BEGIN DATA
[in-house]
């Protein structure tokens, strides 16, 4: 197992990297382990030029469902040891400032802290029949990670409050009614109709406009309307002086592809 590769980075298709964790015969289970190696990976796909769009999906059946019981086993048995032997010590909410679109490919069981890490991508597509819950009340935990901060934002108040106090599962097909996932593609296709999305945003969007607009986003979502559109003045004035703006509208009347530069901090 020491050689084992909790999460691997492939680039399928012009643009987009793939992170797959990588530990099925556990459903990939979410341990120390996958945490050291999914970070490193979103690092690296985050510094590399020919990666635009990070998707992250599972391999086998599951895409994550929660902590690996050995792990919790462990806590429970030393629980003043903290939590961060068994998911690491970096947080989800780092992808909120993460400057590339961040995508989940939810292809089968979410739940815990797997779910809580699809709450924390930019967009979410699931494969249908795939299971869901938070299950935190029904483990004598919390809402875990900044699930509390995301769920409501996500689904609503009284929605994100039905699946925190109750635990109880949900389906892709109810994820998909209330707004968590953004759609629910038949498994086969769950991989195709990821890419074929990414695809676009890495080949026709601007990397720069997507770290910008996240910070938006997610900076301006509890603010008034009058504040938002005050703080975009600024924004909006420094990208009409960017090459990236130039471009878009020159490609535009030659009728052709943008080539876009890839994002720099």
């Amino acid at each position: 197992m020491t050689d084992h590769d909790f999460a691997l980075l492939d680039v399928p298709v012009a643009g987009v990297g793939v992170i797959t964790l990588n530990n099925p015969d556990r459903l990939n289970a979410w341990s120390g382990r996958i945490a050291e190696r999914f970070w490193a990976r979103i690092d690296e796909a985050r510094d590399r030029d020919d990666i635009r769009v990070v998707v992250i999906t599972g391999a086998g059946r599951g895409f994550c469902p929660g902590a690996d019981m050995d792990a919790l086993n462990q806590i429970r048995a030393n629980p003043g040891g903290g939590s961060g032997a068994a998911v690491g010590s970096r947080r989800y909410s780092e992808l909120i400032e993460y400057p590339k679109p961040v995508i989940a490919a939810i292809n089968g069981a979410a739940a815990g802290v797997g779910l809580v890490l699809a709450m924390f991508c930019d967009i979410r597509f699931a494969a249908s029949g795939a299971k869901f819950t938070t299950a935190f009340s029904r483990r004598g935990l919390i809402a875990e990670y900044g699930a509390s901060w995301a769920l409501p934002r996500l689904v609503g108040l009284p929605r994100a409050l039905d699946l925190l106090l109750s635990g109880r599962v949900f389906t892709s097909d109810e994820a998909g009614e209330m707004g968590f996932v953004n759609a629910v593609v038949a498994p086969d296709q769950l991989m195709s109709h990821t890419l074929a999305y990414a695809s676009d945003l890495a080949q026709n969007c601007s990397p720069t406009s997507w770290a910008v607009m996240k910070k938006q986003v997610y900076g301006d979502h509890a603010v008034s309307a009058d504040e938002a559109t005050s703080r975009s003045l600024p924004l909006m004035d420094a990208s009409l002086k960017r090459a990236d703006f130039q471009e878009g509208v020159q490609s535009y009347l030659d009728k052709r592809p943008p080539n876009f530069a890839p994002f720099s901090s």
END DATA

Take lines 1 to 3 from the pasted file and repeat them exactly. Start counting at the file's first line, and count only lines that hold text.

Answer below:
[in-house]
């Protein structure tokens, strides 16, 4: 197992990297382990030029469902040891400032802290029949990670409050009614109709406009309307002086592809 590769980075298709964790015969289970190696990976796909769009999906059946019981086993048995032997010590909410679109490919069981890490991508597509819950009340935990901060934002108040106090599962097909996932593609296709999305945003969007607009986003979502559109003045004035703006509208009347530069901090 020491050689084992909790999460691997492939680039399928012009643009987009793939992170797959990588530990099925556990459903990939979410341990120390996958945490050291999914970070490193979103690092690296985050510094590399020919990666635009990070998707992250599972391999086998599951895409994550929660902590690996050995792990919790462990806590429970030393629980003043903290939590961060068994998911690491970096947080989800780092992808909120993460400057590339961040995508989940939810292809089968979410739940815990797997779910809580699809709450924390930019967009979410699931494969249908795939299971869901938070299950935190029904483990004598919390809402875990900044699930509390995301769920409501996500689904609503009284929605994100039905699946925190109750635990109880949900389906892709109810994820998909209330707004968590953004759609629910038949498994086969769950991989195709990821890419074929990414695809676009890495080949026709601007990397720069997507770290910008996240910070938006997610900076301006509890603010008034009058504040938002005050703080975009600024924004909006420094990208009409960017090459990236130039471009878009020159490609535009030659009728052709943008080539876009890839994002720099």
């Amino acid at each position: 197992m020491t050689d084992h590769d909790f999460a691997l980075l492939d680039v399928p298709v012009a643009g987009v990297g793939v992170i797959t964790l990588n530990n099925p015969d556990r459903l990939n289970a979410w341990s120390g382990r996958i945490a050291e190696r999914f970070w490193a990976r979103i690092d690296e796909a985050r510094d590399r030029d020919d990666i635009r769009v990070v998707v992250i999906t599972g391999a086998g059946r599951g895409f994550c469902p929660g902590a690996d019981m050995d792990a919790l086993n462990q806590i429970r048995a030393n629980p003043g040891g903290g939590s961060g032997a068994a998911v690491g010590s970096r947080r989800y909410s780092e992808l909120i400032e993460y400057p590339k679109p961040v995508i989940a490919a939810i292809n089968g069981a979410a739940a815990g802290v797997g779910l809580v890490l699809a709450m924390f991508c930019d967009i979410r597509f699931a494969a249908s029949g795939a299971k869901f819950t938070t299950a935190f009340s029904r483990r004598g935990l919390i809402a875990e990670y900044g699930a509390s901060w995301a769920l409501p934002r996500l689904v609503g108040l009284p929605r994100a409050l039905d699946l925190l106090l109750s635990g109880r599962v949900f389906t892709s097909d109810e994820a998909g009614e209330m707004g968590f996932v953004n759609a629910v593609v038949a498994p086969d296709q769950l991989m195709s109709h990821t890419l074929a999305y990414a695809s676009d945003l890495a080949q026709n969007c601007s990397p720069t406009s997507w770290a910008v607009m996240k910070k938006q986003v997610y900076g301006d979502h509890a603010v008034s309307a009058d504040e938002a559109t005050s703080r975009s003045l600024p924004l909006m004035d420094a990208s009409l002086k960017r090459a990236d703006f130039q471009e878009g509208v020159q490609s535009y009347l030659d009728k052709r592809p943008p080539n876009f530069a890839p994002f720099s901090s």